Côte d'Ivoire: The Quest for Normalcy and the Colonial Conundrum

This post is part of our special coverage Côte d'Ivoire Unrest 2011.

Citizens calling for Peace

On January 4th, while ECOWAS emissaries were leaving Côte d'Ivoire after negociations with the two alleged presidents, Gbagbo's Security and Defense Forces (FDS) attacked Ouattara's party headquarters in Abidjan. A particuarly disturbing video posted on Youtube shows those forces handling with the corpse of a dead man.

Nevertheless, as they usually do for any other year, people in Côte d'Ivoire wanted to celebrate the new year in spite of the crisis. As explained by Suy Kahofi in an article on the ivorian website avenue225, women set themselves ready for New year's eve :

“Les salons de coiffure et autres espaces de beauté ont accueillis du monde jusqu’à minuit voire une heure du matin.”

“Hairdressing and other beauty salons hosted people until midnight or even 1am.”

Another article explains that a few decided to enter year 2011 by praying and meditating :

“Il y a d’une part, ceux (chrétiens ou pas) qui consacrent la fin de l’année à la prière, à la méditation.”

“On the one hand you have those (christian or not) who devoted the end of the year for prayers and meditation.”

While most of the world would wish for success, love, and happiness in 2011, Ivory Coast citizens’ main wish was a return to peace.
Following the brainstorming organised by blogger Diaby Mohamed on December 20th 2010, a peace operation was launched under the name of “Operation Candlelight and white symbol for peace“; The same peace activists also managed to obtain a statement by famous Didier Drogba, and the Côte d'Ivoire national football team, who called for the respect of peace.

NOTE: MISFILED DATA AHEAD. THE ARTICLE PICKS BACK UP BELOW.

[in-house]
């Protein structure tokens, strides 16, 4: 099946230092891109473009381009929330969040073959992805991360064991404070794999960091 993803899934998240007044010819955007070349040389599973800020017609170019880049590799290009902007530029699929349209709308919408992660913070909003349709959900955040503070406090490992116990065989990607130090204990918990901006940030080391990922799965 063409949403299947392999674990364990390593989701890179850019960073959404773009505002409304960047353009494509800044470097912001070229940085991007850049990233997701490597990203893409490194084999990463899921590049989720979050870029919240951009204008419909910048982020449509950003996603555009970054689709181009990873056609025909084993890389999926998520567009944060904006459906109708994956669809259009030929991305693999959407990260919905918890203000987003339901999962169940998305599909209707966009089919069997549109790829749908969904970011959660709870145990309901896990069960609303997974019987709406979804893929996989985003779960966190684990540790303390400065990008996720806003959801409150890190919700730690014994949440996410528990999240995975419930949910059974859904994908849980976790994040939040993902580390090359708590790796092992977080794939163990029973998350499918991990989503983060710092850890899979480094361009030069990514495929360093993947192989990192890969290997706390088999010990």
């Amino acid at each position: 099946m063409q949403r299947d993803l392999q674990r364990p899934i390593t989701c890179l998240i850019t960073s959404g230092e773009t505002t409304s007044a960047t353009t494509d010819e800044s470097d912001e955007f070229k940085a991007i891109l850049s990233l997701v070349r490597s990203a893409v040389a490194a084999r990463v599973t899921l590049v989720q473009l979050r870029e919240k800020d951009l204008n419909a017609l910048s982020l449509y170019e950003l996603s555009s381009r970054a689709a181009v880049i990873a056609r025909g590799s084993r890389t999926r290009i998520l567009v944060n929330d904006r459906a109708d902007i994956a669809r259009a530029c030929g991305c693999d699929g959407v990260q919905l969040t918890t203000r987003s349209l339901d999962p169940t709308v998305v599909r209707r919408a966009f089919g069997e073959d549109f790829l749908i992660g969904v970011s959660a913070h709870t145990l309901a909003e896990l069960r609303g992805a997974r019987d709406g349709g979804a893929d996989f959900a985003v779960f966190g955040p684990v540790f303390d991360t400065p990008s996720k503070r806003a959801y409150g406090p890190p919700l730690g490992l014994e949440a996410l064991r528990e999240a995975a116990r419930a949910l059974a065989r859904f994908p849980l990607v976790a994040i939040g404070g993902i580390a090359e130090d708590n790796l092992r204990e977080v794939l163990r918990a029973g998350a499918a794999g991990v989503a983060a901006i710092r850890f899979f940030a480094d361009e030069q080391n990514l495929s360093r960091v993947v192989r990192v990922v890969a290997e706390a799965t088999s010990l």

This call for peace was shared throughout the country, and contrasted with the narrative usually found in  traditional media  on the situation in Côte d'Ivoire, a country often said said to be on the brink of war.

The French colonial conondrum

The post electoral dispute between two candidates to a presidential ballot has been transformed in a symbol of the struggle of francophone Africa against the international community interference.
Particularly, following the rhetoric of Laurent Gbagbo's partisans, some consider that what is going on in Côte d'Ivoire is the proof of yet another attempt of “Françafrique”, i.e the now infamous lobbying network between France and Africa, to do and undo heads of States on the African continent.
Such position raised multiple debates among the francophone african community, making the problem in Côte d'Ivoire a cause for the whole french-speaking African region.
On Laurent Gbagbo's facebook page, which gathers a bit more than 22,000 fans, an article, called “Françafrique… the racket goes on” and written after the broadcasting on French National TV of a documentary called Françafrique, denounces the attempt of the western world, and precisely France, to impose Ouattara as a president.

“Jusqu`à preuve du contraire, la Côte d’Ivoire n’est pas sous tutelle conjointe ONU France. Pourquoi ces deux prédateurs, surtout la France, veulent ils imposer Ouattara à la présidence de ce pays à la place du Président élu Laurent GBAGBO ?”

“Until refutation, Côte d'Ivoire isn't under the supervision of France and UN. Why do those two predators, especially France, want to impose Ouattara at the presidency instead of elected president Laurent Gbagbo?”

The article raised 180 comments which show the radical opposition among africans. One user says :

“Thomas Sankara disait ceci: “aux paresseux, abas, aux corrumpus abas..ect..abas.” Nous disons: le neocolonialisme, abas, le gouvernement Sakozy abas, les complices onusiens abas, les ennemis de l”Afrique abas, les marionnettes dirigeants Af…ricains, abas……”